December 6, 2016
Tomorrow would be the 75th anniversary of the devastating attack on Pearl Harbor. There was a lot of events planned for the anniversary so we decided to visit Pearl Harbor today instead. The next available tickets for the boat to the USS Arizona Memorial weren’t for several hours, so we began touring the visitor center and museum.
USS Arizona Memorial
Tours of the USS Arizona Memorial are free, but require a US Navy boat ride to the memorial. This requires reserving a specific time slot and tickets are limited. You can receive tickets from the visitor center, but they do run out quickly. For this reason we found out it is preferred to reserve your tickets online from recreation.gov.
The tour of the Memorial started with a video explaining the attack and aftermath that led to the development of the Memorial. After the video we boarded a ship that would take us to the Memorial, which is on the water over the final resting place of the USS Arizona. At the memorial we saw a wall listing everybody who lost their lives in the attack. There was also a small amount of oil leaking from the sunken ship. This is referred to as the Tears of the Arizona and is seen as another tribute to the sailors who lost their lives.
While at Pearl Harbor we also decided to tour the USS Bowfin, a WW2 era submarine. The tour was self-guided and came with an audio player to hear about life on board a submarine at war. Seeing the entire ship took less than an hour, but it was really interesting. There were a lot of really tight, confined spaces, and several ladders, so it might not be the best option for somebody who has limited mobility.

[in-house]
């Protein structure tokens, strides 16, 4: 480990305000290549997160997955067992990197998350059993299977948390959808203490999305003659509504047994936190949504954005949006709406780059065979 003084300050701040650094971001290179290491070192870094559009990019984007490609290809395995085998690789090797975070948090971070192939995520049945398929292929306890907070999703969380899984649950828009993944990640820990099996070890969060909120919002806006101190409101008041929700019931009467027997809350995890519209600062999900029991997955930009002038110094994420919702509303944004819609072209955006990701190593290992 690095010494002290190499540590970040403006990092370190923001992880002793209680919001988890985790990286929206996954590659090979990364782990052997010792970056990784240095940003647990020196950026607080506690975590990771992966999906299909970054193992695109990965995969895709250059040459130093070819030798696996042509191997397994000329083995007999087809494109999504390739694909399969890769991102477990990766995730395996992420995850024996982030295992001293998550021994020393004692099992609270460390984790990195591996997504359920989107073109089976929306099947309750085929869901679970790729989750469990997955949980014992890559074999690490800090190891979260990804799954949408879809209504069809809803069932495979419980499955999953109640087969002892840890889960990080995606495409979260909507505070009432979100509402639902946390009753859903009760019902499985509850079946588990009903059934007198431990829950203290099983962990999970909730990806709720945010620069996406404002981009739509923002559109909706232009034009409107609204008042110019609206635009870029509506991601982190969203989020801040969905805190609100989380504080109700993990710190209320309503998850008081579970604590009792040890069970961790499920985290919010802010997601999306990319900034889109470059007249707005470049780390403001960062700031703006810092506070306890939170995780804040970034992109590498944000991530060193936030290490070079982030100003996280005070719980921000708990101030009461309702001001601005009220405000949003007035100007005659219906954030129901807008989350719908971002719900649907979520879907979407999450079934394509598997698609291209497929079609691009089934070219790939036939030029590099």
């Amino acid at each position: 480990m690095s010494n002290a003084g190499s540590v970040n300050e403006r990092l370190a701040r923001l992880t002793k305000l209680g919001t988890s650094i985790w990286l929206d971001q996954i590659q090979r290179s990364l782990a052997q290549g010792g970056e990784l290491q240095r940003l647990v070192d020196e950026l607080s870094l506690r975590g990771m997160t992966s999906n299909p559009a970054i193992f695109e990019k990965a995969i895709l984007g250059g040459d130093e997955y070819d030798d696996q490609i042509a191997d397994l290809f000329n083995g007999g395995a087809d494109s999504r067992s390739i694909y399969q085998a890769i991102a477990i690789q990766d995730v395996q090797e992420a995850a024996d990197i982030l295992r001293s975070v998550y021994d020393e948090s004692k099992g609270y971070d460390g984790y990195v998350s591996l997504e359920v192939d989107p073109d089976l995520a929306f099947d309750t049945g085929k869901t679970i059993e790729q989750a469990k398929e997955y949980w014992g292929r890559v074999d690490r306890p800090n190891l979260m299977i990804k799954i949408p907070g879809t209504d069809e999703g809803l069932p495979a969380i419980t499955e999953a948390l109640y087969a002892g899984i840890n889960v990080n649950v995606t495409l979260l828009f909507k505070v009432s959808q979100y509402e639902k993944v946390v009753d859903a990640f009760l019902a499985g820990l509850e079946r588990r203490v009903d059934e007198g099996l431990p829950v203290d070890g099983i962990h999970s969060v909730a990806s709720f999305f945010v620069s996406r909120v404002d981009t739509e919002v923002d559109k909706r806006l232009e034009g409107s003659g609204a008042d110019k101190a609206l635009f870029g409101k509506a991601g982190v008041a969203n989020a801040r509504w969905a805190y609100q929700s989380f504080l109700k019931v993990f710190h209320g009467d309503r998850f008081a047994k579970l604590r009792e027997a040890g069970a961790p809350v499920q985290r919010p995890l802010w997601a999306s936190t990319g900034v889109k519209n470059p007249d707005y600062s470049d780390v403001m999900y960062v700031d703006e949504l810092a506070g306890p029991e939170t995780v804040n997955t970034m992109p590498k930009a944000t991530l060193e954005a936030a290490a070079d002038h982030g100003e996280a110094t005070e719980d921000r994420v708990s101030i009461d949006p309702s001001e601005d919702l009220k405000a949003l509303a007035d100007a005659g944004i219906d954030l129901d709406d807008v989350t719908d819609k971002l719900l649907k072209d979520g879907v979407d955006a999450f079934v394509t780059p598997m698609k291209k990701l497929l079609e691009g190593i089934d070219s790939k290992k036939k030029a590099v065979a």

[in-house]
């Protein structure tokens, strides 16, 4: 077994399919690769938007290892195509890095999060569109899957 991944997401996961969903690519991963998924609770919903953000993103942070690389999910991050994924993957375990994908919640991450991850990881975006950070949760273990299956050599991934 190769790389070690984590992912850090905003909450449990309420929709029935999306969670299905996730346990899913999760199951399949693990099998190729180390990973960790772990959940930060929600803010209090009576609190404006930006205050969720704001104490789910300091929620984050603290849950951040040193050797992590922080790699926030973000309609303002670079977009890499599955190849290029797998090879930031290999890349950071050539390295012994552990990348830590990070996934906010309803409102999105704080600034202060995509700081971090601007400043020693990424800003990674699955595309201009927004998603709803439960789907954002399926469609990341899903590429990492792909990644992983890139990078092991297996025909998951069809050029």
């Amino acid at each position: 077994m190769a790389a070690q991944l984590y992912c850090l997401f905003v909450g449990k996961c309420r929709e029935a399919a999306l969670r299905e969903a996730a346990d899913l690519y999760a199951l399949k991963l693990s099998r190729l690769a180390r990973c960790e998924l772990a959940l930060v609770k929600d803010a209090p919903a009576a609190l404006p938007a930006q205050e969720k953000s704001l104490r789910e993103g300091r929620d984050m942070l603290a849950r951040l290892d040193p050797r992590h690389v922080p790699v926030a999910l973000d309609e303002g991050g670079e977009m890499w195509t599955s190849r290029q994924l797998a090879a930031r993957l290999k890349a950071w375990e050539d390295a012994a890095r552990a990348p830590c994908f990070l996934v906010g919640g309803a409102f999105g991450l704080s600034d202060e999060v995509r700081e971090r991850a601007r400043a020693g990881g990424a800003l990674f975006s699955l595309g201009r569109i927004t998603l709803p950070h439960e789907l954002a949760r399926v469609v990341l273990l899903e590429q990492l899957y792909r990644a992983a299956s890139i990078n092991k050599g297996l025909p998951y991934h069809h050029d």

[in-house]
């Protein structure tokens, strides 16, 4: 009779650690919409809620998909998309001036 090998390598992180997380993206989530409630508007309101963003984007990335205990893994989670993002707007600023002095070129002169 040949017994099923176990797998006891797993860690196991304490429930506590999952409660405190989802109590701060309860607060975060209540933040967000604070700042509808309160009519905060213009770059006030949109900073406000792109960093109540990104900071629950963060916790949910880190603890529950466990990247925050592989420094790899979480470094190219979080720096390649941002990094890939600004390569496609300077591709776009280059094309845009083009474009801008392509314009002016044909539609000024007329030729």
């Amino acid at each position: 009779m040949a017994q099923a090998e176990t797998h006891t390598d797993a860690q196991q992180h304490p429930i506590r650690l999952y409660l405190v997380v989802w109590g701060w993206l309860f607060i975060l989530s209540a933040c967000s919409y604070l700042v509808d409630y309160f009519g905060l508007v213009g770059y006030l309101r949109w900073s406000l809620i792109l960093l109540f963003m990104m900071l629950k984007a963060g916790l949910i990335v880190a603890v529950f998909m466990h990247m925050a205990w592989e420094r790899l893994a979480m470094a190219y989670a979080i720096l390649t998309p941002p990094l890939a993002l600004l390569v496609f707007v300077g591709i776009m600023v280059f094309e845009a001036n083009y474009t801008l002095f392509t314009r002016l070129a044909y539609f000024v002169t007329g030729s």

There was also a large museum dedicated to the Bowfin and submarines in general. This museum had a wide variety of memorabilia, including recruiting posters and actual torpedos on display. If you are unable to board the actual submarine the museum offers a great alternative, as well as some unique displays.
After finishing our tour of Pearl Harbor we drove north to Wahiawa and the Dole Plantation. While mostly known for their pineapples, the Dole Plantation grows a variety of plants, including Cocoa trees for official Hawaiian chocolate. The activities at the plantation are a bit gimmicky, and slightly more oriented for families and children. There is a train that gives a tour of the entire plantation, showcasing their plants and harvesting tools which is well worth a ride. The plantation is also home to the world’s largest maze. The maze includes a small scavenger hunt that is sure to keep kids entertained for quite a while.
We also really enjoyed the self-guided garden tour. The gardens are comprised of 8 mini gardens and a koi pond, and they offer a very serene and beautiful walk around the plantation. Inside the gift shop you can buy the legendary Pineapple Whip, a pineapple flavored soft serve ice cream. They also have demonstrations on how to cut and core pineapples, and how they make chocolate bars from the cocoa trees on site.
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